Beth Tikvah Completes Writing of New Torah

Beth Tikvah Completes Writing of New Torah

The commemoration also celebrated the congregation’s 36th anniversary.

President Deidre Kinoshita and her family under the chuppah after their letter writing.
President Deidre Kinoshita and her family under the chuppah after their letter writing.

On Sunday, May 5, Congregation Beth Tikvah completed the writing of its new Torah to commemorate the conclusion of its “double chai” year.

According to Deidre Kinoshita, president of Beth Tikvah, “This is a momentous occasion. Our congregation gets to make our own mark on a brand new Torah, emphasizing that this is a house of hope.”

The Kalina family adds their letters to the Torah. “People are filled with anticipation and reverence,” said congregant and photographer Jessica Kalina.

Congregants gathered at the shul to take part in adding the final letters to a Torah whose life began the Sunday after the Oct. 7 tragedy in Israel. The timing is certainly not lost on Senior Rabbi Alexandria Shuval-Weiner, who has been Beth Tikvah’s rabbi for more than 10 years. She and Carol Schemo, the Torah project director, have been the driving forces behind the new Torah.

“At Rosh Hashana, we will dedicate the Torah at a celebration in what has been an incredibly challenging year. The world feels so dark right now. We are aware of the challenges and hardships faced by many. This process has been so healing for our congregants, and they have gotten actively involved throughout the process,” said Rabbi Shuval-Weiner.

Carol Schemo and Rabbi Shuval-Weiner

The participation by members of the congregation was part of the plan from the beginning. Rabbi Shuval-Weiner shared the story of her first year at the temple when members would point out the specific tiles in the sanctuary ceiling that they had personally painted. Remembering their pride and sense of ownership, she decided this undertaking also needed the congregation’s imprint.

And that’s when Sofer On Site, based out of Miami, entered the picture. Rabbi Yochanan Salazar, a Torah scribe with the organization, has been on-site at Beth Tikvah several times since the project began. Members are able to write a letter or word under his expert direction. Using a quill dipped into ink, each congregant adds their portion to the new Torah. They sit with him during each session and learn about the writing of the Torah, about the specific letter they are writing and the part of the Torah in which it falls. Afterwards, a professional photographer takes a photo to record each family’s participation, and a certificate is presented to each family or person to mark the occasion.

Janice Liederman and volunteer Stephanie Joseph prepare for the Shechiyanu prayer.

“The Torah is the glue of a congregation,” said Schemo, who has helped guide the creation of this Torah and overseen the work of more than 125 volunteers since the project began. “Since Oct.10, 2023, there have been at least 25 volunteers at every writing session. The response has been amazing,” she added.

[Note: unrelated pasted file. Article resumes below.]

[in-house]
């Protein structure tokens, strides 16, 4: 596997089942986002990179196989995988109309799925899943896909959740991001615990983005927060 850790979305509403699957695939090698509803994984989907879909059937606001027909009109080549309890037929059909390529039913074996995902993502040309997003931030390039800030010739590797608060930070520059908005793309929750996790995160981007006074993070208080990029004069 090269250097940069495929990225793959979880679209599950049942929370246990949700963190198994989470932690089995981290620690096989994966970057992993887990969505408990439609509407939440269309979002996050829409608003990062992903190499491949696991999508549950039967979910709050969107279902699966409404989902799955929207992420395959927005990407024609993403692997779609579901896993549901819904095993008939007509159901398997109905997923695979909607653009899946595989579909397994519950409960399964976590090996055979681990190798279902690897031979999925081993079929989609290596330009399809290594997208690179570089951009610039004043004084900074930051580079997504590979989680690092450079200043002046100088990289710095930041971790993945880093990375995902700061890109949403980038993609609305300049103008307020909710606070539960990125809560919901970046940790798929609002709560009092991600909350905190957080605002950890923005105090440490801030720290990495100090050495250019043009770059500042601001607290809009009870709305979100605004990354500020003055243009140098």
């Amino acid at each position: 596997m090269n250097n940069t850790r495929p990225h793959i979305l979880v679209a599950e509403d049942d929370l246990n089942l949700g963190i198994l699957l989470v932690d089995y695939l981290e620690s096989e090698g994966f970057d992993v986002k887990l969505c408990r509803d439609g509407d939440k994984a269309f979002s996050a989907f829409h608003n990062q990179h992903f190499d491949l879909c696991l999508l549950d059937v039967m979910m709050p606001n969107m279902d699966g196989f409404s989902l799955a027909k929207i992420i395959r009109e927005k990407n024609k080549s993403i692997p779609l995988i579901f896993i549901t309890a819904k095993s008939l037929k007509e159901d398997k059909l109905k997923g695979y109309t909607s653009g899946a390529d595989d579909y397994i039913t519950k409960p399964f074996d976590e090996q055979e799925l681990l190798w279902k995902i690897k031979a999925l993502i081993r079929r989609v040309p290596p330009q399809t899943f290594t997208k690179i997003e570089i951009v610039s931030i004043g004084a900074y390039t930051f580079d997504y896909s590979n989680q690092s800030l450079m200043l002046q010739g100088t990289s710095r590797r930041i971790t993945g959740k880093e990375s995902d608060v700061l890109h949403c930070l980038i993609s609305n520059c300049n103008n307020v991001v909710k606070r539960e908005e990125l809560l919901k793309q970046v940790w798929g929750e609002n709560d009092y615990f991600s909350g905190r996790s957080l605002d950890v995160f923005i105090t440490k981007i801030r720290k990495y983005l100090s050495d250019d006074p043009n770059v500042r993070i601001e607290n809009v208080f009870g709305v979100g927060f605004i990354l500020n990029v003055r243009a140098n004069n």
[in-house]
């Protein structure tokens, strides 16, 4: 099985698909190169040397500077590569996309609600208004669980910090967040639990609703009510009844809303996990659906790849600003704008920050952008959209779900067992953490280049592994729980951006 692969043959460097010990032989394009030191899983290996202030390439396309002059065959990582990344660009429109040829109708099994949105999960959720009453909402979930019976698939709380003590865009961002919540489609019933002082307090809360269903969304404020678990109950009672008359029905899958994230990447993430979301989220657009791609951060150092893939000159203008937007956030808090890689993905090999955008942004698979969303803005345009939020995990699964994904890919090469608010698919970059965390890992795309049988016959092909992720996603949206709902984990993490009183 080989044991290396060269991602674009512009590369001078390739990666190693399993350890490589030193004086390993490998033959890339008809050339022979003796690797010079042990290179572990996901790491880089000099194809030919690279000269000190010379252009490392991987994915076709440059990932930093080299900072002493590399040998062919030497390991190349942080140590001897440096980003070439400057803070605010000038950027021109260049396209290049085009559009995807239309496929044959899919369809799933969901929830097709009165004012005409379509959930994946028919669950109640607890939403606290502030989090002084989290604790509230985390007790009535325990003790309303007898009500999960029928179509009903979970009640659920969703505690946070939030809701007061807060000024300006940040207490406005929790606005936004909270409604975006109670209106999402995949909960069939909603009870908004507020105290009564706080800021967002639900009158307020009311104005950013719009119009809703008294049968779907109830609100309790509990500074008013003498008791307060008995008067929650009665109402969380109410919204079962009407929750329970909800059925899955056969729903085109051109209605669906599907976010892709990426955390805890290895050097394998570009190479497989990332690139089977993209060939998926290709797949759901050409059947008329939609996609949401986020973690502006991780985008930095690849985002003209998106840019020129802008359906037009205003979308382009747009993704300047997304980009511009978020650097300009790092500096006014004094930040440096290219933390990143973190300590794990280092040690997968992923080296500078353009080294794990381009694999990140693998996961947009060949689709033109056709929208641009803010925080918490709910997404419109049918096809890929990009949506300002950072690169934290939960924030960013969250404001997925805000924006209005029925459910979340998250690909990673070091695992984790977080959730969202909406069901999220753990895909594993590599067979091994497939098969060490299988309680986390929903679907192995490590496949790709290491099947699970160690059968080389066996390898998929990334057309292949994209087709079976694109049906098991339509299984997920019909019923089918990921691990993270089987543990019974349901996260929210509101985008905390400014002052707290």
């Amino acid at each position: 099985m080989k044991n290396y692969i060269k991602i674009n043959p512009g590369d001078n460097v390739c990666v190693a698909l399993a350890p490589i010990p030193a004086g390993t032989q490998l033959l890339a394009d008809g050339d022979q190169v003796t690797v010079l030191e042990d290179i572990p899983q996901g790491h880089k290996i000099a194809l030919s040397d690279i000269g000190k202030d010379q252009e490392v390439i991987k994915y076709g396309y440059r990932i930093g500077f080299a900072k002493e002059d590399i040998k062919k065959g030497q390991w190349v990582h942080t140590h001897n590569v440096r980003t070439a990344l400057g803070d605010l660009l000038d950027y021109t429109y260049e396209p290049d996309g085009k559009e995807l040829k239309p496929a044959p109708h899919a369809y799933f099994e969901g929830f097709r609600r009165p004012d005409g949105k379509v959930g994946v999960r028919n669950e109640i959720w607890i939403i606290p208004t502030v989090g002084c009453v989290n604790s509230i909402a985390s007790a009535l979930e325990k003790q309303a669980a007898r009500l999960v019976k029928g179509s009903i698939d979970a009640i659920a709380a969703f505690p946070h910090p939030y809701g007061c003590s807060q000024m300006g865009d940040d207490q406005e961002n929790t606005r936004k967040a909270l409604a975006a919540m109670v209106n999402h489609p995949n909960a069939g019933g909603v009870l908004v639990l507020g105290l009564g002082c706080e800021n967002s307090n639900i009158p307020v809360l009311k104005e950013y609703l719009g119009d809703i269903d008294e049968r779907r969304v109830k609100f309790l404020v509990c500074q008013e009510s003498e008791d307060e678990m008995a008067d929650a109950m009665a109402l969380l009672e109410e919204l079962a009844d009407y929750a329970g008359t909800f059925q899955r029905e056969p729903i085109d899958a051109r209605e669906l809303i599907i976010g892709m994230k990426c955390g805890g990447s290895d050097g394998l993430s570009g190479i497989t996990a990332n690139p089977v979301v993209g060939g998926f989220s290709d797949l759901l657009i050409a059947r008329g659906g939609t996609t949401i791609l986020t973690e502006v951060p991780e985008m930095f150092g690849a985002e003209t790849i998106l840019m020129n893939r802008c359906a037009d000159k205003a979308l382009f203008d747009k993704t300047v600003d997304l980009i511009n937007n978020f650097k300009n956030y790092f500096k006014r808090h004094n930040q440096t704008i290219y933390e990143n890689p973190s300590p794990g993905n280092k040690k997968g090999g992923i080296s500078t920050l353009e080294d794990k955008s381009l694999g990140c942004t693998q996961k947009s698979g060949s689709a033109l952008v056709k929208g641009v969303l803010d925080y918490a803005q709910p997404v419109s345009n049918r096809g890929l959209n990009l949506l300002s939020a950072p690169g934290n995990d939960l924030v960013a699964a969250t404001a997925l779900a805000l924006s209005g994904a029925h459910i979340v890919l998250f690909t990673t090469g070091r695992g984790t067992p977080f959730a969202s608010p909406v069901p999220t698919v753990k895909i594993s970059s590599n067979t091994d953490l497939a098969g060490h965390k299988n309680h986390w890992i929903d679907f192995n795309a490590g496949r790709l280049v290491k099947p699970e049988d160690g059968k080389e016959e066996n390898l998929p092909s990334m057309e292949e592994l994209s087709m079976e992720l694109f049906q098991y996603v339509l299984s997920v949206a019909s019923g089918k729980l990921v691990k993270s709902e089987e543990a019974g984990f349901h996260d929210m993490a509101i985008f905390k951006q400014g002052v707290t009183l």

At the Sunday, May 5, final writing session, congregants were ushered into the social hall after writing their portion of the Torah and invited to participate in 10 educational stations, all set up and staffed by synagogue volunteers. Stations included a video on how a Torah is created; one where writers were able to make a blessing over wine or grape juice and recite the Shehecheyanu; an art station to create a decorative fabric ribbon to wrap the new Torah for the Rosh Hashana dedication; and a one-on-one chat session with Rabbi Shuval-Weiner.

Rabbi Alexandria Shuval-Weiner adds her letters to the Torah with Rabbi Yochanan Salazar, sofer for Sofer On Site.

“Each time we take out this Torah, I want our members to remember they had a hand in its creation. The mantle is being designed and stitched by congregants. The binder is also being made by members. And this year’s confirmation class will be dedicating the yad we will use during their ceremony. All this work and creation leads up to Rosh Hashana, when we will officially dedicate this special Torah,” said Rabbi Shuval-Weiner.

On the final writing session, a carnival took place in the temple’s parking lot, filled with slides, bounce house, Mexican food, desserts, and music from popular DJ Play It Again Sammy. The upbeat atmosphere reflected the congregation’s mood that day and their dream of hope, not only for their temple, but also for the Jewish community at large.

Rabbi Alexandria Shuval-Weiner adds her letters to the Torah with Rabbi Yochanan Salazar, sofer for Sofer On Site.

“Everyone who participated in this project connected to their Judaism. All of us are excited about this Torah being part of their family’s simchas and our future. We want this beautiful Torah to be a legacy and a source of continuing pride,” reiterated Schemo.

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